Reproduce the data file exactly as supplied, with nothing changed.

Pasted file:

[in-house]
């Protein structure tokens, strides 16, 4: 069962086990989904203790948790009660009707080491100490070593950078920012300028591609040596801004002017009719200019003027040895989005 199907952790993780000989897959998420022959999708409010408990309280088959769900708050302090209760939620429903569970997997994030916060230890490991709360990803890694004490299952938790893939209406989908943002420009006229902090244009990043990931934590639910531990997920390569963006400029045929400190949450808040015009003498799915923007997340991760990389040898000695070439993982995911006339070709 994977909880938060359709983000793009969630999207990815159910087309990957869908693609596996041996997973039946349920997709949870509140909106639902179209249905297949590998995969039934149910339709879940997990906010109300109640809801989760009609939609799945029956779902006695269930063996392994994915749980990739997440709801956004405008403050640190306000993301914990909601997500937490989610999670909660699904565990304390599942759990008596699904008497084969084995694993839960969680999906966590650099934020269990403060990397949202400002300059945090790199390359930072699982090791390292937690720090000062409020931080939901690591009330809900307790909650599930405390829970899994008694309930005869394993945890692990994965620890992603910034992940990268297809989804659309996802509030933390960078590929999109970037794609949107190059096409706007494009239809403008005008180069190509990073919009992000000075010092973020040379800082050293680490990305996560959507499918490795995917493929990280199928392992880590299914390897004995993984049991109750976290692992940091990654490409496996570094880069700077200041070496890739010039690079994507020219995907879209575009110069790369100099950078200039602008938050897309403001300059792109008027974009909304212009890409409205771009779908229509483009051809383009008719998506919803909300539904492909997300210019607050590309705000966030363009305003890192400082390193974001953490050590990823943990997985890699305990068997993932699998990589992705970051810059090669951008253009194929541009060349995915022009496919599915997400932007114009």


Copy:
[in-house]
């Protein structure tokens, strides 16, 4: 069962086990989904203790948790009660009707080491100490070593950078920012300028591609040596801004002017009719200019003027040895989005 199907952790993780000989897959998420022959999708409010408990309280088959769900708050302090209760939620429903569970997997994030916060230890490991709360990803890694004490299952938790893939209406989908943002420009006229902090244009990043990931934590639910531990997920390569963006400029045929400190949450808040015009003498799915923007997340991760990389040898000695070439993982995911006339070709 994977909880938060359709983000793009969630999207990815159910087309990957869908693609596996041996997973039946349920997709949870509140909106639902179209249905297949590998995969039934149910339709879940997990906010109300109640809801989760009609939609799945029956779902006695269930063996392994994915749980990739997440709801956004405008403050640190306000993301914990909601997500937490989610999670909660699904565990304390599942759990008596699904008497084969084995694993839960969680999906966590650099934020269990403060990397949202400002300059945090790199390359930072699982090791390292937690720090000062409020931080939901690591009330809900307790909650599930405390829970899994008694309930005869394993945890692990994965620890992603910034992940990268297809989804659309996802509030933390960078590929999109970037794609949107190059096409706007494009239809403008005008180069190509990073919009992000000075010092973020040379800082050293680490990305996560959507499918490795995917493929990280199928392992880590299914390897004995993984049991109750976290692992940091990654490409496996570094880069700077200041070496890739010039690079994507020219995907879209575009110069790369100099950078200039602008938050897309403001300059792109008027974009909304212009890409409205771009779908229509483009051809383009008719998506919803909300539904492909997300210019607050590309705000966030363009305003890192400082390193974001953490050590990823943990997985890699305990068997993932699998990589992705970051810059090669951008253009194929541009060349995915022009496919599915997400932007114009």